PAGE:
Today, Keene State College graduates must decide whether they want to continue on to seek higher education such as graduate school or dive into the vast job market.
Founded in 1909, KSC’s motto has always been “Enter to learn, go forth to serve.” Formerly known as Keene Teachers College, the school over the years has gained a reputation as offering a large program for creating future teachers.
Gone are the days when students were able to attend college and find a decent earning job to provide for their families. The 1990s’ economic boom of financial serenity has faded, and today’s generation has a much more sobering reality to contend with.
The United States Department of Labor reported an addition of 171,000 new jobs in October in this months report.
This increased the national unemployment rate by a negligible one tenth of a percent, from 7.8 to 7.9 percent.
In what was a decisive victory for President Obama over Mitt Romney in the election this past Tuesday, many KSC students and college graduates from across the country wonder what the economy will look like in the immediate months ahead.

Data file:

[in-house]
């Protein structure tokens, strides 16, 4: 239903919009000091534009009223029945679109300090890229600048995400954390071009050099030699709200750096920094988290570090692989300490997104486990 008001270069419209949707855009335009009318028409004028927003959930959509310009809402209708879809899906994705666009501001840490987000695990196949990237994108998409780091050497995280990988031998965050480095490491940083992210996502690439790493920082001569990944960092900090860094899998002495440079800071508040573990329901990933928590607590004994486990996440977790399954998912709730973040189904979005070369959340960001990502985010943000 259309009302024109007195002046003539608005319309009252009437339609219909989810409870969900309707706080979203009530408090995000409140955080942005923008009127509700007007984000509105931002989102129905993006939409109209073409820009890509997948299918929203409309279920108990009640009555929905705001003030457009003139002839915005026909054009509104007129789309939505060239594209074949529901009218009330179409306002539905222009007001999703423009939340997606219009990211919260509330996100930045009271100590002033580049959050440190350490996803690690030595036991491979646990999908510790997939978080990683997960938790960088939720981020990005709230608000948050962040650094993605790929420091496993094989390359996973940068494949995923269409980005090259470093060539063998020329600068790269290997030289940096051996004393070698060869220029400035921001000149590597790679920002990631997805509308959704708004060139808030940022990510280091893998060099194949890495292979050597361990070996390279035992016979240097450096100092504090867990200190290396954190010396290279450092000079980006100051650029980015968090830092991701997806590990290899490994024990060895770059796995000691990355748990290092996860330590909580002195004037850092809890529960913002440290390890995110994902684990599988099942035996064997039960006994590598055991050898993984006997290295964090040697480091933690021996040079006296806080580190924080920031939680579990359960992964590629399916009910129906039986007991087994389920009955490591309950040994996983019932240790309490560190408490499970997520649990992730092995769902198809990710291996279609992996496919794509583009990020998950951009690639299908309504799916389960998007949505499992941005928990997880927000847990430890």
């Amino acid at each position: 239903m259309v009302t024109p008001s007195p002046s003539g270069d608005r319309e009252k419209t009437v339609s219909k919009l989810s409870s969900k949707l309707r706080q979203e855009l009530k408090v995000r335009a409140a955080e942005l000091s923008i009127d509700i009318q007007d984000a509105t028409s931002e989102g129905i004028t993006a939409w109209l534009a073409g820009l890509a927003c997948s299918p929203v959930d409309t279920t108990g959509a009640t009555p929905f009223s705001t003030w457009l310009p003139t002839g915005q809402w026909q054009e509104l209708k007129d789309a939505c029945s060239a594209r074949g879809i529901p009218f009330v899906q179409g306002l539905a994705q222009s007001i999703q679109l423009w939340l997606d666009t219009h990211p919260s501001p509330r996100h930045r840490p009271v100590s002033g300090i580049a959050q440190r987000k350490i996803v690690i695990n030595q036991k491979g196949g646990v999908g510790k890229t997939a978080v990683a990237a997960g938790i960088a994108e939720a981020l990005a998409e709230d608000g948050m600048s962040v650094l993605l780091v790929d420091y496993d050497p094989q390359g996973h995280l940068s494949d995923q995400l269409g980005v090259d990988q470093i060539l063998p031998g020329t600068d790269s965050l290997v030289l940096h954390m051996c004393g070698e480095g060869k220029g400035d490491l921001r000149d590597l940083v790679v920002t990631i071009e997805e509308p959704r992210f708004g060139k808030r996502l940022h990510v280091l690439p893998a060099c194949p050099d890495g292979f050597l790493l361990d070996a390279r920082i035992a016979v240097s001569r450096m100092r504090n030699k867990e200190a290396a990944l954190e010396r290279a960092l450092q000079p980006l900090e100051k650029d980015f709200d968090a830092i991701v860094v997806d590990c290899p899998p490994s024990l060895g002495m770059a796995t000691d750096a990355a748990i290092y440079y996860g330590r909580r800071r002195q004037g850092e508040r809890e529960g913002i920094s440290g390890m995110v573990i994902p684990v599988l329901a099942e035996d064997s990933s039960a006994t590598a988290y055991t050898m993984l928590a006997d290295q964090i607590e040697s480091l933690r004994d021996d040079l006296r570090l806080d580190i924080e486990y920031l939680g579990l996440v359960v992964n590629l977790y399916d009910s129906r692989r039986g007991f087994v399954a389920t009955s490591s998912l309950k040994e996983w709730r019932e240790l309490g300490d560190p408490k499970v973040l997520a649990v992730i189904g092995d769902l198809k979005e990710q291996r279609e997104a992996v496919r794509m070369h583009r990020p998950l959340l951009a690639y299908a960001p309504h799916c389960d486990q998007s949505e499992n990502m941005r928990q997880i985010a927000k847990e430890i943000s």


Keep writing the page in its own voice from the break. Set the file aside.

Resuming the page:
As many enter a fiercely competitive job market after graduating, the likelihood of finding a profession without going on to higher education has decreased considerably in recent years.
According to the Economic Policy Institute, a non-partisan think tank located in Washington D.C., the unemployment rate amongst those receiving a Bachelor’s Degree was 10.4 percent in 2010, while underemployment, was at 19.8 percent – a signal that graduates are only working part time or are taking jobs much lower than there educational skill level.
This is why it is no surprise that college tuition for the state university of New Hampshire system has risen by six percentage points in this year alone, and for the twenty-third straight year overall.
Overwhelming, many students whether it be freshman or senior face what seems to be insurmountable challenges.
A rising national debt well beyond the trillions, an economy that is still in a recession, and exponential rising tuition costs are just some of the few issues current students face.
Justin Yamet can be contacted at email@example.com.